Please do not tar us all with the same brush. Like all Americans, we love our country, its values and the principles that have made it great. Equally important, we are committed to the vision of the founders of our party who believed, in the words of Abraham Lincoln that, "This country with its institutions belongs to the people who inhabit it."
You should also know that those of us who dare to suggest to Republicans and Independents that there is a better way -- have been threatened and harassed.

Michael, we know that republicans aren't bad people. The people in charge of the Republican party are bad people. We know the difference. We know there are millions of republicans out there who feel disconnected from their party much in the same way that millions of democrats felt disconnected from their party in 2000. The Dean campaign is about uniting all of us - both left and right - and bringing us together under one umbrella group so that we can all work together and build a better, brighter, and safer America. Remember it's not Dean for Texas or Dean for Democrats or Dean for Northeastern Liberals... it's Dean for America. Welcome to the movement, Michael. We are blessed and lucky to have you on board, and we welcome any and all Americans to this movement. Folks, visit the link and send it to all of your republican friends. Include a link to Dean for America so they can sign up and join the grassroots. Invite them to a Meetup, then send the over to BlogforAmerica so they can get a sense of the community we're building. Let's help DFA reach their goal of 450,000 people on their mailing list. I know we can do it. I know that there are real republicans out there just waiting for a candidate who can speak to them and make them feel like they are making a difference. I want all of my republican friends to feel the way I do about this campaign. Together, united, one nation, we will win and we will change the country for the better.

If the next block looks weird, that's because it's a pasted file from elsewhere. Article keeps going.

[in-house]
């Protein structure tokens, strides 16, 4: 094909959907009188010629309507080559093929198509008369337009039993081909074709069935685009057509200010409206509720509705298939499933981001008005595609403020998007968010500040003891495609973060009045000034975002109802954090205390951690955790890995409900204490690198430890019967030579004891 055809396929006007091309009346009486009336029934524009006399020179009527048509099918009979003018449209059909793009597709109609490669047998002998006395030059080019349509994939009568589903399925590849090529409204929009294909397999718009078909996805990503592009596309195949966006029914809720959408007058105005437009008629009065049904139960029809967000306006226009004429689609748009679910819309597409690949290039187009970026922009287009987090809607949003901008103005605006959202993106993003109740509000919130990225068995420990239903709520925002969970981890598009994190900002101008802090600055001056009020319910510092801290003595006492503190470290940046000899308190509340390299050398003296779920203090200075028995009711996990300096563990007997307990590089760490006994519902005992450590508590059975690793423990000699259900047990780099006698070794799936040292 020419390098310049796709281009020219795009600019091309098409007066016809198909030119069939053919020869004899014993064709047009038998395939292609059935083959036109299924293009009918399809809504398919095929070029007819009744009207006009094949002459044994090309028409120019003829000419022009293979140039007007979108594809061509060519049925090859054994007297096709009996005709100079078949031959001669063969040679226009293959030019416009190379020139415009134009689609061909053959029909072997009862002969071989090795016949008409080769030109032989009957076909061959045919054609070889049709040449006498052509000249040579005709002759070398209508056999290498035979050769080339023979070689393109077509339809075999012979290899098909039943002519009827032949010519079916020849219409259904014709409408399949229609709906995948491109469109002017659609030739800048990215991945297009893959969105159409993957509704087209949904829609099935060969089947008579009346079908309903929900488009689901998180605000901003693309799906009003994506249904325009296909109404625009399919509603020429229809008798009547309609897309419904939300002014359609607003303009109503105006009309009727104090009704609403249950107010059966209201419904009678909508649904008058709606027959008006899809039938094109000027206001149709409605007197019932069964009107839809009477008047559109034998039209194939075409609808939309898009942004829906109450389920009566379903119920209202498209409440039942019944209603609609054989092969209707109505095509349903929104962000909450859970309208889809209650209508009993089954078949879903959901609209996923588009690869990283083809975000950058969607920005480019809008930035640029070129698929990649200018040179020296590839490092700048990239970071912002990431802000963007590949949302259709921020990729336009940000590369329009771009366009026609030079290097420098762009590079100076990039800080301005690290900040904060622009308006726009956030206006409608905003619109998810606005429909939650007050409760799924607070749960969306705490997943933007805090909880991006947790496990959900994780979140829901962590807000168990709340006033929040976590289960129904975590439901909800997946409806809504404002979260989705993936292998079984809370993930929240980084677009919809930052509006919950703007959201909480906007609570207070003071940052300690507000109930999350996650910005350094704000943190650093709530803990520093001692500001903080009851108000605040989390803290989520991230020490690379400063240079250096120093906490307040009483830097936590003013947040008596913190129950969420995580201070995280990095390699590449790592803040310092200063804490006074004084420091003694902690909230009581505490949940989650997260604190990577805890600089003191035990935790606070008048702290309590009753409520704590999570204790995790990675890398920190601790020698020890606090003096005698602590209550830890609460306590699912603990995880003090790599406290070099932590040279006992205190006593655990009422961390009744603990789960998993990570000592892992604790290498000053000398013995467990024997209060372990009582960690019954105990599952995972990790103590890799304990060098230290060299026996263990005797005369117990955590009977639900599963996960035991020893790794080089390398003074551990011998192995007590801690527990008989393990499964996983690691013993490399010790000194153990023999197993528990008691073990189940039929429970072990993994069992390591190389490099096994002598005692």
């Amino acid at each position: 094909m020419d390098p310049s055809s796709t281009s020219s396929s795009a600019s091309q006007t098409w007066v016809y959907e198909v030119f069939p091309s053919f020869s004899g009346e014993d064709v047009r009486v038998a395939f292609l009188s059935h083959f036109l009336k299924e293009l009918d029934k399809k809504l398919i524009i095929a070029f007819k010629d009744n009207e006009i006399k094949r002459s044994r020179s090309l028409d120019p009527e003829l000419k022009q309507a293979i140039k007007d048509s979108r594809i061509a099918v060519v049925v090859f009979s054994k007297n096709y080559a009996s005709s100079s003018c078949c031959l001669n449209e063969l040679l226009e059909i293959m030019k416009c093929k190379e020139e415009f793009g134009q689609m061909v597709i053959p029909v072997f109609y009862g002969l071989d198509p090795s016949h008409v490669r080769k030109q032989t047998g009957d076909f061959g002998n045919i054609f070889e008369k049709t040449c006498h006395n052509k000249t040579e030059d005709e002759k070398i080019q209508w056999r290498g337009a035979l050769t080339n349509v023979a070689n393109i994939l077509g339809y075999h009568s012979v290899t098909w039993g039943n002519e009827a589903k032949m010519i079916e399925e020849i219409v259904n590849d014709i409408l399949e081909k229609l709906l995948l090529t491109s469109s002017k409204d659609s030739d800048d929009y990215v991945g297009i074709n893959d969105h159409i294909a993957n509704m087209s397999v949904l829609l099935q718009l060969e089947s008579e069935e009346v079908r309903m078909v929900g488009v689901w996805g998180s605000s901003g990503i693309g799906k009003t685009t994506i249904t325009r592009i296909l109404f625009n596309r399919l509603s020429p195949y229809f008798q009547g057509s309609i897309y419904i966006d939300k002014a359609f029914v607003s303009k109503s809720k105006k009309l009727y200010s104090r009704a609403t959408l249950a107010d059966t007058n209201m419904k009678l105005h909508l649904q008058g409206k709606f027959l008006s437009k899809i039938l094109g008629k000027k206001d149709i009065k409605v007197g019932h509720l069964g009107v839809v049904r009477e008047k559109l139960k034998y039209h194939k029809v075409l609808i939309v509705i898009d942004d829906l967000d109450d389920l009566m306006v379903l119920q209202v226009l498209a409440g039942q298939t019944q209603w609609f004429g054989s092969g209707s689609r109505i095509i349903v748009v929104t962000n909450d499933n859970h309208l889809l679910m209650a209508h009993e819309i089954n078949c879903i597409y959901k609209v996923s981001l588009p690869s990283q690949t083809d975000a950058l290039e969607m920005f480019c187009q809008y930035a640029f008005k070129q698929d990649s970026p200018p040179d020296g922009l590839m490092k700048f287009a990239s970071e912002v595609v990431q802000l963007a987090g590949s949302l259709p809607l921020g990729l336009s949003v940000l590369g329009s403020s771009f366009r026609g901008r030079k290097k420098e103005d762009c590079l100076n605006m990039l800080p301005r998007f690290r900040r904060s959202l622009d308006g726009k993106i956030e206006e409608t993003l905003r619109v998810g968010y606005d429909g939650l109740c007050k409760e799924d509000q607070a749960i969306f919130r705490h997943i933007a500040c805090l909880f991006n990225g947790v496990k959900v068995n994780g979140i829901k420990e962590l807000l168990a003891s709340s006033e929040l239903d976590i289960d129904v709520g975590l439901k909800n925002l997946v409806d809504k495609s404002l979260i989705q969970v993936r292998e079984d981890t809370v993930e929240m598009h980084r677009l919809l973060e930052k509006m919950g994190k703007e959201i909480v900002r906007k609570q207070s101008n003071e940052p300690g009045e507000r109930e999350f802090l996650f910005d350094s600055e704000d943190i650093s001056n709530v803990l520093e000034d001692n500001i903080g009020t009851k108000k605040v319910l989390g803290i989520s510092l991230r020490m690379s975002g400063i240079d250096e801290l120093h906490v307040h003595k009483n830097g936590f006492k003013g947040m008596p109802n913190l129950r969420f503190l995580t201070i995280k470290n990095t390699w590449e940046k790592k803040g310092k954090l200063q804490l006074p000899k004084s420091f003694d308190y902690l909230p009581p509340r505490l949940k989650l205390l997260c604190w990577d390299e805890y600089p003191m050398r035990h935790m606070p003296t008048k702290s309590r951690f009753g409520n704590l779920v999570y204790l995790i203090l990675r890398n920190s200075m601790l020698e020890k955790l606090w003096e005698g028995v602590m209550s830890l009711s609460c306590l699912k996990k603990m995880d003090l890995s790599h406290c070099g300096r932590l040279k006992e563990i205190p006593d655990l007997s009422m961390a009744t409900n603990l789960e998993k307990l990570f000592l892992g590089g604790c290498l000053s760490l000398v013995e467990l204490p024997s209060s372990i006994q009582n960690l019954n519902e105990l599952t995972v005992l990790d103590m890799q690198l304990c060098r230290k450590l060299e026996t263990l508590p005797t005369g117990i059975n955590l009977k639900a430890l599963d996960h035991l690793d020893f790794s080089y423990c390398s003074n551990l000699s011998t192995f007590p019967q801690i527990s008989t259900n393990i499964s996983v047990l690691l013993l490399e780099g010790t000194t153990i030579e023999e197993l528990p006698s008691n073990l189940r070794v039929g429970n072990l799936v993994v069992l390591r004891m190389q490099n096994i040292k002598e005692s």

You should also visit Britt Blaser's site and read his take on what Cudahy's defection means. It's very well written and well reasoned. An excerpt:
The highest courage would be to purposely alienate yourself from the peers with whom you have worked hard and won victories and whose respect you have earned. To do so on a matter of principle is the rarest form of courage.... The highest courage would be to purposely alienate yourself from the peers with whom you have worked hard and won victories and whose respect you have earned. To do so on a matter of principle is the rarest form of courage.

Britt provides some helpful advice on how to attract republicans to the campaign. Let's all read it and absorb it, and let's welcome our Independent and Republican friends to the movement.


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About Nation-Building

Nation-Building was founded by Aziz Poonawalla in August 2002 under the name Dean Nation. Dean Nation was the very first weblog devoted to a presidential candidate, Howard Dean, and became the vanguard of the Dean netroot phenomenon, raising over $40,000 for the Dean campaign, pioneering the use of Meetup, and enjoying the attention of the campaign itself, with Joe Trippi a regular reader (and sometime commentor). Howard Dean himself even left a comment once. Dean Nation was a group weblog effort and counts among its alumni many of the progressive blogsphere's leading talent including Jerome Armstrong, Matthew Yglesias, and Ezra Klein. After the election in 2004, the blog refocused onto the theme of "purple politics", formally changing its name to Nation-Building in June 2006. The primary focus of the blog is on articulating purple-state policy at home and pragmatic liberal interventionism abroad.